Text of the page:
The Great Divorce is a story about the bus ride from Hell – literally: the Redemption Express from the bad section (there is no good section) of “the gray town” to the verdant fields of the much larger and denser Heaven. Like Sartre and Camus and also like Dante Alighieri, whose work this recalls, C.S. Lewis was a storyteller who was after bigger game: in this case, the redemption of the human soul.
In Max McLean’s and Brian Watkins’ adaptation of Lewis’ novel, the story opens as our nameless protagonist (at this point Joel Rainwater, but later in the play Michael Frederic and occasionally Christa Scott-Reed) is, for unknown reasons, standing in line in the rain, underneath a crepuscular sky, waiting for a bus. His fellow-ticketholders bicker unpleasantly, and peevishly leave the line and return home – a trip of thousands of miles for some – when they feel insulted. “I’d prefer Heaven for the climate and Hell for the company,” Mark Twain once said. Lewis obviously does not agree.
The bus levitates and soars, and soon it lands in Heaven, which looks like an unspoiled Irish meadow (Hell, on the other hand, looks like an industrial section of Detroit. Projection Designer Chris Kateff does a fine job of finding images which match Lewis’ description of absolute pain and absolute pleasure; periodically, though, Kateff throws in mystifying abstractions that distract from, rather than supplement, the story).
Upon landing and disembarking, the visitors from Hell run into some unpleasant surprises. For one thing, they find that they are as insubstantial as smoke, and the very blades of grass stick through their feet. (In keeping with the British practice of burying the dead without shoes, all of the characters are barefoot.) Also: everything in Heaven is incredibly dense, so that even the smallest apple can be moved only with immense effort.
Most importantly, they discover that the only way to leave Hell and enter Heaven – to “solidify” – is to abandon ego, renounce their attachments to their earthly accomplishments, and surrender themselves to God. Given this alternative, most of the visitors opt to take the return bus to Hell.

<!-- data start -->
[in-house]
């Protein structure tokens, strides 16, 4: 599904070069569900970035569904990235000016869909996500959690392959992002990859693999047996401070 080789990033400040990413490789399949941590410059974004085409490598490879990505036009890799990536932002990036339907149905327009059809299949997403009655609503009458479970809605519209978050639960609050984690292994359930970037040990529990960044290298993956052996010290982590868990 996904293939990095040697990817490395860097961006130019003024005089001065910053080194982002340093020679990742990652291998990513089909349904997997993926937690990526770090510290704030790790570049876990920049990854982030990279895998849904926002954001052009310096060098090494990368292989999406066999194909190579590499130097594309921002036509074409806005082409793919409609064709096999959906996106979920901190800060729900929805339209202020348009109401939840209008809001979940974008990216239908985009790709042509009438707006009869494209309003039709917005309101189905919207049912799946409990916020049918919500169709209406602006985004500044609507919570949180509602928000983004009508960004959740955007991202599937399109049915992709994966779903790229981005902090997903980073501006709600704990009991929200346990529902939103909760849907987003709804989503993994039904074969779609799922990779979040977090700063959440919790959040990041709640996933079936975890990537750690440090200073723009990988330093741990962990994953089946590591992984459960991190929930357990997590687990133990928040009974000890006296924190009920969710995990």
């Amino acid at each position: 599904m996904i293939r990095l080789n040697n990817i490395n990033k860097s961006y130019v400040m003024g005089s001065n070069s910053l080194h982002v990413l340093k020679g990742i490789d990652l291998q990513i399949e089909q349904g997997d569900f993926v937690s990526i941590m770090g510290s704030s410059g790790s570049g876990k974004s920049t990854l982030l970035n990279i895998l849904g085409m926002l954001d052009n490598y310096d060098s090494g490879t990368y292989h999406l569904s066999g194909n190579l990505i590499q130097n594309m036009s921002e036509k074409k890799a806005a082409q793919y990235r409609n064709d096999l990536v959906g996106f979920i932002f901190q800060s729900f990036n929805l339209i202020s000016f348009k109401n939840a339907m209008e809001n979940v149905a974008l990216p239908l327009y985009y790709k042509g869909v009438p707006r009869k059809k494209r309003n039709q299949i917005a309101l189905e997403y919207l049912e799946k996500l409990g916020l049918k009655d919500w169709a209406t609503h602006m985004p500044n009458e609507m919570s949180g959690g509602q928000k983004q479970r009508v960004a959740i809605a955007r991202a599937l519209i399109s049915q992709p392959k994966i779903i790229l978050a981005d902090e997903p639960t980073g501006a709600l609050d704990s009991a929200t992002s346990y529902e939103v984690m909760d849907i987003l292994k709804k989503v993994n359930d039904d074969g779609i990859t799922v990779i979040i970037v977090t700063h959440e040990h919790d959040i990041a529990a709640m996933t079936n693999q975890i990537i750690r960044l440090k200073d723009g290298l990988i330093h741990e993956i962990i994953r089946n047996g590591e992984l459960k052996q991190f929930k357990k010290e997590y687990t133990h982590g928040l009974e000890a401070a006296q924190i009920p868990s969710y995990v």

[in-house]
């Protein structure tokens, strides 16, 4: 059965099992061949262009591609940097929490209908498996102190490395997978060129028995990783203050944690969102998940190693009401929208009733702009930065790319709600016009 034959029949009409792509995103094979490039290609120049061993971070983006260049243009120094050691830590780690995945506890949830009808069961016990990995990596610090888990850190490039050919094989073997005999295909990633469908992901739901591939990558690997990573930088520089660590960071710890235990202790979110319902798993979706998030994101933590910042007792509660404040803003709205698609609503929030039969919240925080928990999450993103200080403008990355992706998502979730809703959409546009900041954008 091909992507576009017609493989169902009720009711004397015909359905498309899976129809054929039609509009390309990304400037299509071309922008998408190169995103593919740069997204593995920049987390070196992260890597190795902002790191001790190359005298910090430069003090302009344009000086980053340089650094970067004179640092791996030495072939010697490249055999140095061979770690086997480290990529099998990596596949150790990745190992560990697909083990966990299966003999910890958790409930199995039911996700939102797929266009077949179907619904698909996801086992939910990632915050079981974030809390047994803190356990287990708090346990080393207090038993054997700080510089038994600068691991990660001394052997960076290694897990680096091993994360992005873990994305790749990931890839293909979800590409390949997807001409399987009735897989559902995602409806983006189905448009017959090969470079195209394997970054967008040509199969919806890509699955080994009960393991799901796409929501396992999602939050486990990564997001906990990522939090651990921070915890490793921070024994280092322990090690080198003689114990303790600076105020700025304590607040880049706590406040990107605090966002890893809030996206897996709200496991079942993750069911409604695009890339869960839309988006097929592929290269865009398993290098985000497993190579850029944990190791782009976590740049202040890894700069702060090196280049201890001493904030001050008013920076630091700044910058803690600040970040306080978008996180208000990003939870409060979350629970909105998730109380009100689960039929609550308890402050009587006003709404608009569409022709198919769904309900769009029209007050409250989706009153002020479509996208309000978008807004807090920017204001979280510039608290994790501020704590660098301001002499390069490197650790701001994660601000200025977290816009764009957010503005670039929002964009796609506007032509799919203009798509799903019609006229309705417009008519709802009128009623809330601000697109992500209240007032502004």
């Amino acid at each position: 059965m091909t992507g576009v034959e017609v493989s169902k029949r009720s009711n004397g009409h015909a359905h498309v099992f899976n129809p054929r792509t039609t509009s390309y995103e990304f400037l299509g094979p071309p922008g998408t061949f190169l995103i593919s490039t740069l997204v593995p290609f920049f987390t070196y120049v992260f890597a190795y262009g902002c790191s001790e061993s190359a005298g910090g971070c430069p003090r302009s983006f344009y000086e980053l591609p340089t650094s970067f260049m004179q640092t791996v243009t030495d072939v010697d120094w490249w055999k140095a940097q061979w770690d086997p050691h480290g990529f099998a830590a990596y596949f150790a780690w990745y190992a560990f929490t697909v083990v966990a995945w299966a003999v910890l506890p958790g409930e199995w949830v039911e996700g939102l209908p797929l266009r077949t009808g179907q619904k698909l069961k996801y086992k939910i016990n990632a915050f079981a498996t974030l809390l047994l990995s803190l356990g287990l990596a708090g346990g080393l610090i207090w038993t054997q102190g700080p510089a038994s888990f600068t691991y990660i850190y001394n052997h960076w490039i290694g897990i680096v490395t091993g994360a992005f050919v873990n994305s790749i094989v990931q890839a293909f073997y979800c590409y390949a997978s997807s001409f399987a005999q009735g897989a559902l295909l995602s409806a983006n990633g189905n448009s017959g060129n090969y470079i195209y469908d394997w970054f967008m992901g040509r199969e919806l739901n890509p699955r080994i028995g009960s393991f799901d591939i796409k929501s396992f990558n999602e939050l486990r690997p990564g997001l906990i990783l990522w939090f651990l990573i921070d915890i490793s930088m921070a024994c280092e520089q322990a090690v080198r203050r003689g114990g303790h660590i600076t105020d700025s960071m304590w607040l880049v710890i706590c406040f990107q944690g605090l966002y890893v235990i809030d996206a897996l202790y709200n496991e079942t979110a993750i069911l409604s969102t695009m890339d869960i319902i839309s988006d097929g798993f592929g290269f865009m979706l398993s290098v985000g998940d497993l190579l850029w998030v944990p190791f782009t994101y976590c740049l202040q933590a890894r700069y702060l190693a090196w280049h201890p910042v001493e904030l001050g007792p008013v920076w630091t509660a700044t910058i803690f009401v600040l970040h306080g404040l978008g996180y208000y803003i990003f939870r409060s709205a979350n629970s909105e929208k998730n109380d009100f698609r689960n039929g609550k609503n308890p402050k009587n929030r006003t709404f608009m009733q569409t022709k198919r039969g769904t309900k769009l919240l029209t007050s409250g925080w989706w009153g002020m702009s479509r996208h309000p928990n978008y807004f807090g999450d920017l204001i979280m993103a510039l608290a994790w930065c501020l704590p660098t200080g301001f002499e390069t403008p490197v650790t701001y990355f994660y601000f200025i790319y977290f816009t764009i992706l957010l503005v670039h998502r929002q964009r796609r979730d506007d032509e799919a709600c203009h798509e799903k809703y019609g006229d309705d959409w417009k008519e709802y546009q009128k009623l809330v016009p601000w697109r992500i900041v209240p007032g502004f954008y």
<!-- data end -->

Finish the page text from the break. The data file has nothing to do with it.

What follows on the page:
But the surrender of ego is everything to Lewis, and to The Great Divorce. (The title is a riposte to William Blake’s “Marriage of Heaven and Hell”.) To Sartre, Hell was other people, but to Lewis, we provide our own Hells. The denizens of Hell who Lewis shows to us are not Hitler and Pol Pot; not serial killers or blackmailers; they are people not too different from us, whose narcissistic self-regard blinds them to others, to reality, and to God. Thus we have the artist who can’t wait to paint heaven in her signature style (Scott-Reed), the poet who blames his father for not giving him an allowance sufficient to foster his art (Rainwater), the shrew who wants to be reunited with her husband so that she can continue to reform him (Scott-Reed), the brutal, bullying boss (Rainwater) who cannot understand why he has a murderer (Frederic) as a spirit guide, a skeptic (Frederic, hilarious in this) who is convinced that Heaven is some kind of advertising scam, and, heartbreakingly, a mother whose grief for her dead son robs her of the ability to love anyone else (Scott-Reed).
Given the theological burden Lewis’ novel takes on, McLean’s and Watkins’ adaptation is surprisingly light on its feet. Wisely, they cut most of the lengthy theological discourses; while Lewis’ arguments about Calvinism and Universalism are interesting they would have distracted from the narrative.